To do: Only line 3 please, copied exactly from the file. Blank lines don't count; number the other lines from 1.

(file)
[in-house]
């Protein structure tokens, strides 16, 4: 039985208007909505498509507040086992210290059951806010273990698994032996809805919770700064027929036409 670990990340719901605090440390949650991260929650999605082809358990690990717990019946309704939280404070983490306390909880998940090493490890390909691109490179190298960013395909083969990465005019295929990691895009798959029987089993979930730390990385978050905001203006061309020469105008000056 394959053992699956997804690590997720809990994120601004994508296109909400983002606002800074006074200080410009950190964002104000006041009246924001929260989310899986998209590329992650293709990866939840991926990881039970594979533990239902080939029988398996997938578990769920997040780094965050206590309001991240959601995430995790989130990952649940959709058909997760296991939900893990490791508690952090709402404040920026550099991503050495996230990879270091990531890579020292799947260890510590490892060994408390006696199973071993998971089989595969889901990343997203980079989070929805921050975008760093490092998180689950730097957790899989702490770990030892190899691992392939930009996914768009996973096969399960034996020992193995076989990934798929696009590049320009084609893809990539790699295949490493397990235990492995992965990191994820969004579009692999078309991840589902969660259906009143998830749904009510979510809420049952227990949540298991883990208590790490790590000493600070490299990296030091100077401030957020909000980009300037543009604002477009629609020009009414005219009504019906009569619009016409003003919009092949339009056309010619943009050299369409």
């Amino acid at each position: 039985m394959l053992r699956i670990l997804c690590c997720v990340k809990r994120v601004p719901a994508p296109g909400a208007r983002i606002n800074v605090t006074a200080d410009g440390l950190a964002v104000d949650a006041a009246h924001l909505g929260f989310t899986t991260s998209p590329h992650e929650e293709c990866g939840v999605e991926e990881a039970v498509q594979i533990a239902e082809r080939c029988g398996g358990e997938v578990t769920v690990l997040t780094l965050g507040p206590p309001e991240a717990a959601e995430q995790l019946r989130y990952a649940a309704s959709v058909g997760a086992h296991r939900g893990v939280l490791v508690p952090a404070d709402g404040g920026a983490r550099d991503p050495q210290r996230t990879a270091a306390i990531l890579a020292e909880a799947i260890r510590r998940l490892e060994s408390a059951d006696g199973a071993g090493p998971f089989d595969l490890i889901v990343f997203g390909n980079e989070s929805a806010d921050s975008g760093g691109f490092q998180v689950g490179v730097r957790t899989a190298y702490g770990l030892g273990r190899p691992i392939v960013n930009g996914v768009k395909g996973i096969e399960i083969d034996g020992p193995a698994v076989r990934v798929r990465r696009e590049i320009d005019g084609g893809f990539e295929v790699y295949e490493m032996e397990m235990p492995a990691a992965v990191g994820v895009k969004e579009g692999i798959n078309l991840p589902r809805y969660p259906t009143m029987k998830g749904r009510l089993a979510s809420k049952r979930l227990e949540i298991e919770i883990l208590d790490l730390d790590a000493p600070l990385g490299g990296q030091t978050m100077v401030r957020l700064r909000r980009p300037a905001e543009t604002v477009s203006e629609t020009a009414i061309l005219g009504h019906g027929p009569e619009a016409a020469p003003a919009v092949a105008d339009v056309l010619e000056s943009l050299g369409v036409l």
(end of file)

């Amino acid at each position: 039985m394959l053992r699956i670990l997804c690590c997720v990340k809990r994120v601004p719901a994508p296109g909400a208007r983002i606002n800074v605090t006074a200080d410009g440390l950190a964002v104000d949650a006041a009246h924001l909505g929260f989310t899986t991260s998209p590329h992650e929650e293709c990866g939840v999605e991926e990881a039970v498509q594979i533990a239902e082809r080939c029988g398996g358990e997938v578990t769920v690990l997040t780094l965050g507040p206590p309001e991240a717990a959601e995430q995790l019946r989130y990952a649940a309704s959709v058909g997760a086992h296991r939900g893990v939280l490791v508690p952090a404070d709402g404040g920026a983490r550099d991503p050495q210290r996230t990879a270091a306390i990531l890579a020292e909880a799947i260890r510590r998940l490892e060994s408390a059951d006696g199973a071993g090493p998971f089989d595969l490890i889901v990343f997203g390909n980079e989070s929805a806010d921050s975008g760093g691109f490092q998180v689950g490179v730097r957790t899989a190298y702490g770990l030892g273990r190899p691992i392939v960013n930009g996914v768009k395909g996973i096969e399960i083969d034996g020992p193995a698994v076989r990934v798929r990465r696009e590049i320009d005019g084609g893809f990539e295929v790699y295949e490493m032996e397990m235990p492995a990691a992965v990191g994820v895009k969004e579009g692999i798959n078309l991840p589902r809805y969660p259906t009143m029987k998830g749904r009510l089993a979510s809420k049952r979930l227990e949540i298991e919770i883990l208590d790490l730390d790590a000493p600070l990385g490299g990296q030091t978050m100077v401030r957020l700064r909000r980009p300037a905001e543009t604002v477009s203006e629609t020009a009414i061309l005219g009504h019906g027929p009569e619009a016409a020469p003003a919009v092949a105008d339009v056309l010619e000056s943009l050299g369409v036409l």